The next step is to write down a list of all of the things that you need. I advise you to write it down and revisit it the following day because you might have forgotten something.
What to pack for a 10 day trip (My recent trip to Croatia):
- Five t-shirts + one long-sleeve top;
- Two pairs of shorts + one jeans;
- Vans sneakers + a pair of flip-flops;
- Ten pairs of socks + ten pairs of underwear;
- A light swimming towel;
- Sporting shoes + running shorts and tee;
- Laptop + charger;
- Wi-fi headphones + charger;
- DSLR + charger;
- Electric shaver + charger;
- Phone charger + power bank;
- A small bag of regular toiletries;
- An empty light backpack for day-walking;
Actually, on the return flight, I managed to squeeze in a few souvenirs and sweets from Croatia, so I managed to pack the carry-on pretty successfully.
How to pack a carry on for 10 days in Europe: Now comes packing
Now comes the fun part of actually squeezing everything inside your carry on. If you haven’t traveled in a while, consider cleaning your old suitcase to make it look brand-new.
- Lay out everything on your bed and take a last look at what you don’t need to take with you. Often hairdryers, other electronics, shampoo, and DSLRs’ (use the phone instead) can be left behind;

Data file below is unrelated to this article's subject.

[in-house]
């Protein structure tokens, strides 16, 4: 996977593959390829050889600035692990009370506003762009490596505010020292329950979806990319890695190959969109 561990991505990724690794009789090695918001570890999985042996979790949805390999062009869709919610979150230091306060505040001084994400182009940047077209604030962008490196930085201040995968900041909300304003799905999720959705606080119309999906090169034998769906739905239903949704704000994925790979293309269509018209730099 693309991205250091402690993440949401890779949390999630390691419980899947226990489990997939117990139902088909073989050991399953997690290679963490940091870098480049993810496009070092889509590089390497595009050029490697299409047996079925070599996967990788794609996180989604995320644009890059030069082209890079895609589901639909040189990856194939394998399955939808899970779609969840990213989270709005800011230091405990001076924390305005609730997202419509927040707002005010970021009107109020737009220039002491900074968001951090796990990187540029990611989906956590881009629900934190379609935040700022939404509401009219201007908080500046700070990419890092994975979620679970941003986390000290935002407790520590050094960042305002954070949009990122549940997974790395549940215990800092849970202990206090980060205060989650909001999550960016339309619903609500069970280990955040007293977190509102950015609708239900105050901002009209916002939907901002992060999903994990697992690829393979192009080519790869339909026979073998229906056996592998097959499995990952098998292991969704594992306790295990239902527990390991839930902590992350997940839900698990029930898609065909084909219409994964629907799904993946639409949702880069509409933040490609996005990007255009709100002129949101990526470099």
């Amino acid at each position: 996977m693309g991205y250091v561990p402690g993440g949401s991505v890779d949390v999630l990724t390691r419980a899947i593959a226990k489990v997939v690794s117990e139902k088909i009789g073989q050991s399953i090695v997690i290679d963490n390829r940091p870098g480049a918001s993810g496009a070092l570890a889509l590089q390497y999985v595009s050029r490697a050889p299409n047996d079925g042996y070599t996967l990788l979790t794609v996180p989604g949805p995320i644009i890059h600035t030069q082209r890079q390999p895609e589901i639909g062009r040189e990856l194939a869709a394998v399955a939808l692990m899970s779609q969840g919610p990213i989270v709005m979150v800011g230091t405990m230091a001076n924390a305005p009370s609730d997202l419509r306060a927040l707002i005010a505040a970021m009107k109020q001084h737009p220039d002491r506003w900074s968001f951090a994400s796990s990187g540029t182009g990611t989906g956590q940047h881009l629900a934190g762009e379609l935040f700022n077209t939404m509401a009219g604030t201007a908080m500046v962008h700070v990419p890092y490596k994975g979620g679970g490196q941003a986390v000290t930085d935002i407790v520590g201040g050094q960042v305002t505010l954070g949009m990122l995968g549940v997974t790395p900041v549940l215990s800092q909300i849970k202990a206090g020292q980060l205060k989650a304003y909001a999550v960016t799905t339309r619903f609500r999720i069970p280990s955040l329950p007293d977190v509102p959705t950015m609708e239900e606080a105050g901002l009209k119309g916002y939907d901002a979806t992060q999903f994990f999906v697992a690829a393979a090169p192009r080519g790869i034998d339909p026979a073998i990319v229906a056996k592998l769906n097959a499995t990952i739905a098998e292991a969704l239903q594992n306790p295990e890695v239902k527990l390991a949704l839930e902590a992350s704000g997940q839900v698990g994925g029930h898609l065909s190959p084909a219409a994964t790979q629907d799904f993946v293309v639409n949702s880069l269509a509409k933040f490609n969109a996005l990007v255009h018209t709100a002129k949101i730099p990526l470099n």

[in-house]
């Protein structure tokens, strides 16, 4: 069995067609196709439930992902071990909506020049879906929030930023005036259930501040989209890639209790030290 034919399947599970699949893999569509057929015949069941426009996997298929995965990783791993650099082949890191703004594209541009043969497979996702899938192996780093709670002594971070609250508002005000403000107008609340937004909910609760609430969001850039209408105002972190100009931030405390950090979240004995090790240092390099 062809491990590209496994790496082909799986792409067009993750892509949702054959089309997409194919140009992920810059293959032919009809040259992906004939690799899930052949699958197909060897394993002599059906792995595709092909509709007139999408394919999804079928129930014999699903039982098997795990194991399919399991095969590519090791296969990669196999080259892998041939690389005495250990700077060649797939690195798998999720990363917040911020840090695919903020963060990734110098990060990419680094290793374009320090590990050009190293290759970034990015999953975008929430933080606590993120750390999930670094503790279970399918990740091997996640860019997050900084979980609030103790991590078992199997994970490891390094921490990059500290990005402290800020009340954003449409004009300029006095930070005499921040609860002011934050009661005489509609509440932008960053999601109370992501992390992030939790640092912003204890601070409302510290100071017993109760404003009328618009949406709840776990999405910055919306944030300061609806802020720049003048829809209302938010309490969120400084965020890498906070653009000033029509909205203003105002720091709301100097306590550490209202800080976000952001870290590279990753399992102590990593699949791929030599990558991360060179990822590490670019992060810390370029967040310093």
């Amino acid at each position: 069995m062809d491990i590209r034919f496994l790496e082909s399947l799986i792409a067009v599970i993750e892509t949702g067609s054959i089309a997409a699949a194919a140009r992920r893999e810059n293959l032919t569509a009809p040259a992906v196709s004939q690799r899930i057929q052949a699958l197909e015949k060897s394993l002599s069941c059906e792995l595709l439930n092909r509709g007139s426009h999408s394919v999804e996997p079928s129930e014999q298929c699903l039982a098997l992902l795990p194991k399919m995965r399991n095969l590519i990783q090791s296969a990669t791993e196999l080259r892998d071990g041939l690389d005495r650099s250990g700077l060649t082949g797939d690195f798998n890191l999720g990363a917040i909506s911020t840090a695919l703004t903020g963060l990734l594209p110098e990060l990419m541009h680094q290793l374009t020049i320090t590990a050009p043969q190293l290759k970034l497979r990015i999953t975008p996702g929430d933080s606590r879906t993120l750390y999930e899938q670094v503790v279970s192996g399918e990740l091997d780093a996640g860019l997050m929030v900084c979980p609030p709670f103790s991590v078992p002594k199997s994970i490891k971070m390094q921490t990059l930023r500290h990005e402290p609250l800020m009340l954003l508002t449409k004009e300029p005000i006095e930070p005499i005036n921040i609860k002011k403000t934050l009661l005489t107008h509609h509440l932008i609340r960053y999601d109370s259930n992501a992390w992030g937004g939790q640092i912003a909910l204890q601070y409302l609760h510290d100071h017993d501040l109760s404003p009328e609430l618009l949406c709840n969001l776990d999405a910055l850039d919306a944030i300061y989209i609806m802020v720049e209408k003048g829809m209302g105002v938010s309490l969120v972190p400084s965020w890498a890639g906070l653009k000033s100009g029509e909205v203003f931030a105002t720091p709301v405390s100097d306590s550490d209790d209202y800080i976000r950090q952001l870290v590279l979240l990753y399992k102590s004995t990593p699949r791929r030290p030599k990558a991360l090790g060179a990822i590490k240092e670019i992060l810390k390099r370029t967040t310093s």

- Try not to bring more than two pairs of shoes (casual and outdoors) and one pair of sandals or flip-flops;
- Store some socks and underwear in the cavities of your luggage (Often near handles);
- Store additional socks and underwear in your shoes;
- Consider using packing cubes or compression bags as this makes things much more comfortable to pack and unpack;
- If not using packing cubes, start with filling the luggage with larger items and fill up the empty spaces with rolled up shirts;
- A pro tip is to store your rolled up items vertically, as it will be easier to take them out without reordering your whole carry on;
- Try to wrap your electronics and valuables in clothes;
- Leave room for souvenirs, sweets, and other return items.
Now zip up your carry on, re-check the dimensions and you are ready to go. Also, remember to re-read your packing list the following day, because you might have forgotten something. That’s it, now you know how to pack a carry on for 10 days in Europe.
When you’ve finished packing your case, make sure to come back here and comment whether you managed to leave some space for some souvenirs and sweets. Also, if you have any other excellent packing tips, please do share them below!